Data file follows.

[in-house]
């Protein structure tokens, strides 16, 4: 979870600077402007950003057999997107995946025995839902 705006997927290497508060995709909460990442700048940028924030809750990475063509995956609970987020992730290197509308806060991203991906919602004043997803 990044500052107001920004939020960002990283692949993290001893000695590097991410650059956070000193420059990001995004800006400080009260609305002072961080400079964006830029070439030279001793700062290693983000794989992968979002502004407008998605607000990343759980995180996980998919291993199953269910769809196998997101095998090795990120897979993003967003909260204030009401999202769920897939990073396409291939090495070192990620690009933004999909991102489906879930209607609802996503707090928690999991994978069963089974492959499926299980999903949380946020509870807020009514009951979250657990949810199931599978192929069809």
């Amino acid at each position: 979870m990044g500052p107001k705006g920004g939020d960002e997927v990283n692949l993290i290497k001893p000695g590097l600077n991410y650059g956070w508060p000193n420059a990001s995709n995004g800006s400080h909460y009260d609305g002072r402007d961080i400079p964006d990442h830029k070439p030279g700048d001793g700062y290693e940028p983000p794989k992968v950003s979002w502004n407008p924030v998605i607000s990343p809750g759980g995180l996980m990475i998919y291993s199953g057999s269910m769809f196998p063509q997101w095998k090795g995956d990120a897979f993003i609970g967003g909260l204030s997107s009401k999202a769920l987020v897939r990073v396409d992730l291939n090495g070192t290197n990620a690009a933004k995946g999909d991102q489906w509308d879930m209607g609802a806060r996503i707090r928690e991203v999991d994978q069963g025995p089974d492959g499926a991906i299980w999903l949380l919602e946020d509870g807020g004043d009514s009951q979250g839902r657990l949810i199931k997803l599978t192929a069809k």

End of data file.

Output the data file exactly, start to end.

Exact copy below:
[in-house]
């Protein structure tokens, strides 16, 4: 979870600077402007950003057999997107995946025995839902 705006997927290497508060995709909460990442700048940028924030809750990475063509995956609970987020992730290197509308806060991203991906919602004043997803 990044500052107001920004939020960002990283692949993290001893000695590097991410650059956070000193420059990001995004800006400080009260609305002072961080400079964006830029070439030279001793700062290693983000794989992968979002502004407008998605607000990343759980995180996980998919291993199953269910769809196998997101095998090795990120897979993003967003909260204030009401999202769920897939990073396409291939090495070192990620690009933004999909991102489906879930209607609802996503707090928690999991994978069963089974492959499926299980999903949380946020509870807020009514009951979250657990949810199931599978192929069809």
């Amino acid at each position: 979870m990044g500052p107001k705006g920004g939020d960002e997927v990283n692949l993290i290497k001893p000695g590097l600077n991410y650059g956070w508060p000193n420059a990001s995709n995004g800006s400080h909460y009260d609305g002072r402007d961080i400079p964006d990442h830029k070439p030279g700048d001793g700062y290693e940028p983000p794989k992968v950003s979002w502004n407008p924030v998605i607000s990343p809750g759980g995180l996980m990475i998919y291993s199953g057999s269910m769809f196998p063509q997101w095998k090795g995956d990120a897979f993003i609970g967003g909260l204030s997107s009401k999202a769920l987020v897939r990073v396409d992730l291939n090495g070192t290197n990620a690009a933004k995946g999909d991102q489906w509308d879930m209607g609802a806060r996503i707090r928690e991203v999991d994978q069963g025995p089974d492959g499926a991906i299980w999903l949380l919602e946020d509870g807020g004043d009514s009951q979250g839902r657990l949810i199931k997803l599978t192929a069809k």